When people have too much time at their hands, they might decide to take a baby carrot and simply plug audio connectors into its flesh, discovering an audio connectivity solution that actually worked.
This new material was tested in the secret Hackaday audio lab, located on an anonymous 1970s industrial estate in Milton Keynes, UK.
Looking closely at the humble carrot one sees an 88% water content, with the other 12% being mostly carbohydrates, followed by small quantities of fat, protein, and a cocktail of those vitamins and minerals. In particular, about 0.4% of a carrot is comprised of potassium, sodium, and calcium ions in solution, making the vegetable analogous to a sponge soaked in a weak electrolyte solution.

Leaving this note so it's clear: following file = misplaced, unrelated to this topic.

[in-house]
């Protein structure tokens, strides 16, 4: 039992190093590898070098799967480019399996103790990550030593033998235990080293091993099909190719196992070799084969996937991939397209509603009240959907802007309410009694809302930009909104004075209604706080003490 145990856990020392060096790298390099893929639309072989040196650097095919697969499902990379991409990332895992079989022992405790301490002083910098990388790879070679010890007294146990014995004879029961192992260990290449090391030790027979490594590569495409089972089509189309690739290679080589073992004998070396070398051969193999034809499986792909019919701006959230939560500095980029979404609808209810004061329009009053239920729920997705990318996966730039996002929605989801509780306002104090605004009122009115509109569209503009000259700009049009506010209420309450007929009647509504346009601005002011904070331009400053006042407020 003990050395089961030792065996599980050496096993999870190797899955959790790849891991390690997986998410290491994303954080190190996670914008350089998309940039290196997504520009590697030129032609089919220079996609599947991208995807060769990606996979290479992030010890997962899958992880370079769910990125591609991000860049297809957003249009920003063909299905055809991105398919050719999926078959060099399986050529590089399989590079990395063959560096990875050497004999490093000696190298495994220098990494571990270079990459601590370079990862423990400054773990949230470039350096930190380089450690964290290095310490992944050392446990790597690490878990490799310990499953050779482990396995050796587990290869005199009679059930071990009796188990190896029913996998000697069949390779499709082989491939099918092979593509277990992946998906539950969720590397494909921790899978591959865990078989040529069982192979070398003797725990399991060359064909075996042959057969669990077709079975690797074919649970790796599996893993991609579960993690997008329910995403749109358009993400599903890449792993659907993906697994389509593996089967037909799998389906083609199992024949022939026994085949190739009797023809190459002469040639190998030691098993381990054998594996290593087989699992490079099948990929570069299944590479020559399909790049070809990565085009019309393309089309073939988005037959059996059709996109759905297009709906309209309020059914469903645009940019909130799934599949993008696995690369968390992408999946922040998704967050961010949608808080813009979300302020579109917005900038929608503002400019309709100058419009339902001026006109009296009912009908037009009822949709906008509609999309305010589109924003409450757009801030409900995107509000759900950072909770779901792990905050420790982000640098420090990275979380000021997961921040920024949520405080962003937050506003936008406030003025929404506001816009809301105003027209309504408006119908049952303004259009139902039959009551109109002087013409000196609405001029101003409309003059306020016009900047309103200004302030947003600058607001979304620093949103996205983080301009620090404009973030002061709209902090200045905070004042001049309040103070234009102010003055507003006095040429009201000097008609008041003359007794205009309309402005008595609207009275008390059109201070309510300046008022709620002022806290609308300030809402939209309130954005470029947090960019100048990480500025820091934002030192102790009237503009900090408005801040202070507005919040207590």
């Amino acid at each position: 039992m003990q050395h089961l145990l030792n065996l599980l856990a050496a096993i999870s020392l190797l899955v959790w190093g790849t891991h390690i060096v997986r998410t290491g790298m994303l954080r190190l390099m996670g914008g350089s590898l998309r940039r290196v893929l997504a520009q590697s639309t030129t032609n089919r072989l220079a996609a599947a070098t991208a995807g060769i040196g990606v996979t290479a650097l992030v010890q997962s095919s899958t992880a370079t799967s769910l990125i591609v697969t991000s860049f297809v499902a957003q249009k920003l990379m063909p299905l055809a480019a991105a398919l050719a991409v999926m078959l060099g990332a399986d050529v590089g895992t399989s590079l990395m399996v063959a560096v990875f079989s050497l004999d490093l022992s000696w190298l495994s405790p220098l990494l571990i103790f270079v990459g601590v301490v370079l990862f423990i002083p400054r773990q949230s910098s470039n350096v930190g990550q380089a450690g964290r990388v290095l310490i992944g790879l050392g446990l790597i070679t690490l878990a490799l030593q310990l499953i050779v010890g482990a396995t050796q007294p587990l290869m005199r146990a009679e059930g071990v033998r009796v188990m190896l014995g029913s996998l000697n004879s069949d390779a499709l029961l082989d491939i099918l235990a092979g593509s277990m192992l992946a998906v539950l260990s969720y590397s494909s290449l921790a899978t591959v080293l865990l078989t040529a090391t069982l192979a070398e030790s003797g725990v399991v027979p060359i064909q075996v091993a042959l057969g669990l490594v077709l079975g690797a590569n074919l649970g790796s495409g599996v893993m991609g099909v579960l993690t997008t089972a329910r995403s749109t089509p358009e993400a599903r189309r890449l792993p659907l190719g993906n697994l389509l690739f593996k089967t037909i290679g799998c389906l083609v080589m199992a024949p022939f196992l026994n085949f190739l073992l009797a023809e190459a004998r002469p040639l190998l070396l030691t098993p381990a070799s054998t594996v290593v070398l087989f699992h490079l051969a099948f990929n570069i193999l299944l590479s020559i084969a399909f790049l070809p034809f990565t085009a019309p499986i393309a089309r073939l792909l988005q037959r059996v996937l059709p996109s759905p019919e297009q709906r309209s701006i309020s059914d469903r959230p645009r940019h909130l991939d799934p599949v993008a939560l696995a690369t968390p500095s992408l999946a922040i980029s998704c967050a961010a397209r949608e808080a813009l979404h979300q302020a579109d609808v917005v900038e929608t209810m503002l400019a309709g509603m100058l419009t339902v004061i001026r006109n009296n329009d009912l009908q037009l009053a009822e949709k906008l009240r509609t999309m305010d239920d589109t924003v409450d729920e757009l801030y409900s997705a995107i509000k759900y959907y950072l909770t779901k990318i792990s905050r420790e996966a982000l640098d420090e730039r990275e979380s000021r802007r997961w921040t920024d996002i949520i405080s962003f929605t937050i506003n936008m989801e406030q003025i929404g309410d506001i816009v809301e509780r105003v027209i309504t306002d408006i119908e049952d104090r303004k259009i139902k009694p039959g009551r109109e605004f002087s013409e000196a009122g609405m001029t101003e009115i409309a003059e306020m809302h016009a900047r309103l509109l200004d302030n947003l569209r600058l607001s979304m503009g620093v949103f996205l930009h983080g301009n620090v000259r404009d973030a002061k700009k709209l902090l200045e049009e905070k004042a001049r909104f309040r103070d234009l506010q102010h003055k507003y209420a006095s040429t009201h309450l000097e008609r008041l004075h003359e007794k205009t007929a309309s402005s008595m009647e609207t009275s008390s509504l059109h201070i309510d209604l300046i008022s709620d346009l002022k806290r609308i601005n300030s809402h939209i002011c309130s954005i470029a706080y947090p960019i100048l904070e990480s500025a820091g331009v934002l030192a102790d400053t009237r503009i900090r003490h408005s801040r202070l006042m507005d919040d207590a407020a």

Thus you’d expect it to be conductive, and to pass a line-level audio signal into a high-impedance load such as an audio amplifier. A quick DC resistance measurement of our test carrot showed a resistance that started at about 50K for distances up to about 10mm, rising slowly to near 100K across its roughly 80mm length. It’s probably beyond the scope of this piece, to characterise the complex impedance of a carrot.